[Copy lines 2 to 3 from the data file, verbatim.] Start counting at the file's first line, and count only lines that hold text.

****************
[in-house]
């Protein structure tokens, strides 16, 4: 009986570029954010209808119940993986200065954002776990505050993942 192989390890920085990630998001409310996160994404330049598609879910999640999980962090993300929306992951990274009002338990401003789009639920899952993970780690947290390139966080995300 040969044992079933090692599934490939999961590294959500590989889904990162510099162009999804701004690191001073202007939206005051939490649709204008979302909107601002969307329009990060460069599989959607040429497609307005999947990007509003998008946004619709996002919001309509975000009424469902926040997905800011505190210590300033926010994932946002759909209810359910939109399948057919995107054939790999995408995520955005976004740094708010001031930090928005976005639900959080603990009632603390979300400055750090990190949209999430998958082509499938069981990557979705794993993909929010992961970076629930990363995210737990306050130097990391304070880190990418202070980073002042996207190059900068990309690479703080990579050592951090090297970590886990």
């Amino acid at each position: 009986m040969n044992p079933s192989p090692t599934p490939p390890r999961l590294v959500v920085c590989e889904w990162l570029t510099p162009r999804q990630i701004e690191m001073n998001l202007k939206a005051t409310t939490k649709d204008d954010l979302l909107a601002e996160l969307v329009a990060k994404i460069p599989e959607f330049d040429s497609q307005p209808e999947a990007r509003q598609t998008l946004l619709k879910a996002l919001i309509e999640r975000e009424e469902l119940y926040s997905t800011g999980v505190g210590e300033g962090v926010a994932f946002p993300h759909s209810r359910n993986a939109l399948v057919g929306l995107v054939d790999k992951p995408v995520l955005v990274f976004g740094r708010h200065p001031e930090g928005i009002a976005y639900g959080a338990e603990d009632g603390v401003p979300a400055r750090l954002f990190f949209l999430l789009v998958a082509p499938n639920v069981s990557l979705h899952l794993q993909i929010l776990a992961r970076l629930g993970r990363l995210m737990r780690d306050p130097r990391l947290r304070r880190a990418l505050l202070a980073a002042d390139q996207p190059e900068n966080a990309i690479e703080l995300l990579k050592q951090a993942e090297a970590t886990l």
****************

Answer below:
């Protein structure tokens, strides 16, 4: 009986570029954010209808119940993986200065954002776990505050993942 192989390890920085990630998001409310996160994404330049598609879910999640999980962090993300929306992951990274009002338990401003789009639920899952993970780690947290390139966080995300 040969044992079933090692599934490939999961590294959500590989889904990162510099162009999804701004690191001073202007939206005051939490649709204008979302909107601002969307329009990060460069599989959607040429497609307005999947990007509003998008946004619709996002919001309509975000009424469902926040997905800011505190210590300033926010994932946002759909209810359910939109399948057919995107054939790999995408995520955005976004740094708010001031930090928005976005639900959080603990009632603390979300400055750090990190949209999430998958082509499938069981990557979705794993993909929010992961970076629930990363995210737990306050130097990391304070880190990418202070980073002042996207190059900068990309690479703080990579050592951090090297970590886990």
């Amino acid at each position: 009986m040969n044992p079933s192989p090692t599934p490939p390890r999961l590294v959500v920085c590989e889904w990162l570029t510099p162009r999804q990630i701004e690191m001073n998001l202007k939206a005051t409310t939490k649709d204008d954010l979302l909107a601002e996160l969307v329009a990060k994404i460069p599989e959607f330049d040429s497609q307005p209808e999947a990007r509003q598609t998008l946004l619709k879910a996002l919001i309509e999640r975000e009424e469902l119940y926040s997905t800011g999980v505190g210590e300033g962090v926010a994932f946002p993300h759909s209810r359910n993986a939109l399948v057919g929306l995107v054939d790999k992951p995408v995520l955005v990274f976004g740094r708010h200065p001031e930090g928005i009002a976005y639900g959080a338990e603990d009632g603390v401003p979300a400055r750090l954002f990190f949209l999430l789009v998958a082509p499938n639920v069981s990557l979705h899952l794993q993909i929010l776990a992961r970076l629930g993970r990363l995210m737990r780690d306050p130097r990391l947290r304070r880190a990418l505050l202070a980073a002042d390139q996207p190059e900068n966080a990309i690479e703080l995300l990579k050592q951090a993942e090297a970590t886990l």